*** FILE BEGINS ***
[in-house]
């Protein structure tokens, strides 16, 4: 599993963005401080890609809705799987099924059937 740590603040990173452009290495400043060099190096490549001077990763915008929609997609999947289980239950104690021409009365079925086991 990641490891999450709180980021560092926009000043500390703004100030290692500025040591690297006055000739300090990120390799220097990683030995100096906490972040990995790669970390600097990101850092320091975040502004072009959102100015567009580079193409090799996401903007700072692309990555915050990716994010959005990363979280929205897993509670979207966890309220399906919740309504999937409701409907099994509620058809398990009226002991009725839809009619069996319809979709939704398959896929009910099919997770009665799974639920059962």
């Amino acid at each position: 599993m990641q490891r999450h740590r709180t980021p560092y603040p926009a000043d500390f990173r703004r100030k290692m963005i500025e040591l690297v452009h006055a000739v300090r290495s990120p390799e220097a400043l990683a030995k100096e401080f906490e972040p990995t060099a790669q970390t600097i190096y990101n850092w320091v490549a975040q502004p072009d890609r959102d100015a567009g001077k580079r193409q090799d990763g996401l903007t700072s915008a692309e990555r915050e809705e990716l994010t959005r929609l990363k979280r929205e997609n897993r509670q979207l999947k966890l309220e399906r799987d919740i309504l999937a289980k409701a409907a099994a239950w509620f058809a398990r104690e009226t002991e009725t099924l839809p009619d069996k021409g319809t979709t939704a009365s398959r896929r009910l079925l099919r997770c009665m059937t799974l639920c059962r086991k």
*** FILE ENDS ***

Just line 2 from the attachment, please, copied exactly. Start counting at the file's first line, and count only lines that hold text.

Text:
């Protein structure tokens, strides 16, 4: 599993963005401080890609809705799987099924059937 740590603040990173452009290495400043060099190096490549001077990763915008929609997609999947289980239950104690021409009365079925086991 990641490891999450709180980021560092926009000043500390703004100030290692500025040591690297006055000739300090990120390799220097990683030995100096906490972040990995790669970390600097990101850092320091975040502004072009959102100015567009580079193409090799996401903007700072692309990555915050990716994010959005990363979280929205897993509670979207966890309220399906919740309504999937409701409907099994509620058809398990009226002991009725839809009619069996319809979709939704398959896929009910099919997770009665799974639920059962």